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Year : 2022  |  Volume : 27  |  Issue : 1  |  Page : 28

Nigella sativa extract in the treatment of depression and serum Brain-Derived Neurotrophic Factor (BDNF) levels

1 AJA University of Medical Sciences, Tehran; School of Medicine, Isfahan University of Medical Sciences, Isfahan, Iran
2 School of Medicine, Urmia University of Medical Sciences, West Azarbaijan, Iran
3 Department of Physiology and Iranian medicine, School of Medicine, AJA University of Medical science, Tehran, Iran
4 Assistant Professor of Psychiatry, School of Medicine, 505 Hospital, AJA University of Medical Sciences, Tehran, Iran
5 Toxin Research Center, AJA University of Medical Sciences; Department of Pharmacology and Toxicology, Faculty of Medicine, AJA University of Medical Sciences, Tehran, Iran
6 Associate Professor of Psychiatry, AJA University of Medical Sciences, Tehran, Iran

Correspondence Address:
Dr. Vahid Donyavi
School of Medicine, AJA University of Medical Sciences, Fatemi St., Tehran
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Source of Support: None, Conflict of Interest: None

DOI: 10.4103/jrms.jrms_823_21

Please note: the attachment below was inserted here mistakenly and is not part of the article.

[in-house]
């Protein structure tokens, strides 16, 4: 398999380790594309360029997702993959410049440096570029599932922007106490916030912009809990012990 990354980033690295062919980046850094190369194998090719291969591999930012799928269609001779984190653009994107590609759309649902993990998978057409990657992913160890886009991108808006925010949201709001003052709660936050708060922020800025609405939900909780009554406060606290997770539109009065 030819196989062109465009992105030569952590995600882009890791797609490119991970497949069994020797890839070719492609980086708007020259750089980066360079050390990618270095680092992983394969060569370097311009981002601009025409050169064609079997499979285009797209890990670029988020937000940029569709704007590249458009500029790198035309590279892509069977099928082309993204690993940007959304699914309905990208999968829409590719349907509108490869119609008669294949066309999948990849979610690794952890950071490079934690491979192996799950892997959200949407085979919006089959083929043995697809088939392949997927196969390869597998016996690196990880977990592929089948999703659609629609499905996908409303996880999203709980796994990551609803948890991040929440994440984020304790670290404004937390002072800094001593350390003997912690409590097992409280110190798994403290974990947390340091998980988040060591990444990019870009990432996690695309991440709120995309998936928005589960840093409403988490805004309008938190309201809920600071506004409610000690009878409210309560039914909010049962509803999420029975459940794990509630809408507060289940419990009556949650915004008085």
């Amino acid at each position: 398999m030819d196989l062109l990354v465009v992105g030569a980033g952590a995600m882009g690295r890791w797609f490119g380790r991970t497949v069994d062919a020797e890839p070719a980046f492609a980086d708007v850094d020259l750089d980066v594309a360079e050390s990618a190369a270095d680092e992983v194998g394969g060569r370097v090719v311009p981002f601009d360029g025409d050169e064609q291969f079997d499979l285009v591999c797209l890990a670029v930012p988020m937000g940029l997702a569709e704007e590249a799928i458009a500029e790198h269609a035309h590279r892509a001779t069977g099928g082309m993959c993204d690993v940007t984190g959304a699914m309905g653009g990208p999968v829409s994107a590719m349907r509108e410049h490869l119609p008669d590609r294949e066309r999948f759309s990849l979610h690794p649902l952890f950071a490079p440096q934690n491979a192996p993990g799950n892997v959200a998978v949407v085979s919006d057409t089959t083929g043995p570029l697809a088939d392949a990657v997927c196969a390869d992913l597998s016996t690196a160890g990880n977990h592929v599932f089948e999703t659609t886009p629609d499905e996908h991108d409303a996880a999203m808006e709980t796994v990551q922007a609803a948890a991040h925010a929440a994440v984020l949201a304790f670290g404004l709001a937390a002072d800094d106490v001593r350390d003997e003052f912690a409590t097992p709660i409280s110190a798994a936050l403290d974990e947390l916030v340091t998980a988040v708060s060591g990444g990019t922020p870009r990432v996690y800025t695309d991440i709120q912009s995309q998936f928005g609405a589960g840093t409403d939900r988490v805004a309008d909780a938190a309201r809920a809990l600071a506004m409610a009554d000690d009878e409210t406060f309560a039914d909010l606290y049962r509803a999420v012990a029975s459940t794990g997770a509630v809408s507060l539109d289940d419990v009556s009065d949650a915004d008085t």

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Background: Here, we aimed to investigate the therapeutic effects of Nigella sativa extract on serum brain-derived neurotrophic factor (BDNF) and depression score in patients with depression. Materials and Methods: This clinical trial was performed in 2021 in the hospitals of military forces in Tehran on 52 male patients with major depressive disorder treated with sertraline. We used the Depression, Anxiety, and Stress Scale-21 Items (DASS-21) questionnaire to assess the patients. Serum BDNF levels were measured by the enzyme-linked immunosorbent assay. Patients were then divided into two groups receiving 1000 mg N. sativa oil extract, daily, and placebo. Both groups received sertraline for at least 3 months. DASS-21 questionnaire and serum BDNF levels were measured after 10 weeks. Results: After treatments, we observed significantly decreased DASS-21 score (−11.24 ± 5.69) in the intervention group (P < 0.001) and placebo (−2.72 ± 6.19, P = 0.032), but patients in the intervention group had significantly lower scores (50.1 ± 6.8 vs. 58.2 ± 5.6, respectively, P < 0.001). Furthermore, patients in the intervention group had significantly decreased depression score (−5.5 ± 2.47, P < 0.001) and lower scores compared to the placebo (P < 0.001) (18.6 ± 2.7 vs. 23.4 ± 2.1 in intervention and placebo, respectively). We also observed significantly increased BDNF levels in the intervention group after the treatments (6.08 ± 3.76, P < 0.001) compared to the placebo group (29.4 ± 3.6 vs. 24.9 ± 2.1, P < 0.001). Serum BDNF levels had also significant reverse correlations with DASS-21 score (r = −0.35, P = 0.011) and depression score (r = −0.45, P = 0.001). Conclusion: The use of N. sativa resulted in decreased depression score and increase in serum BDNF levels that indicate the importance and efficacy of this drug.

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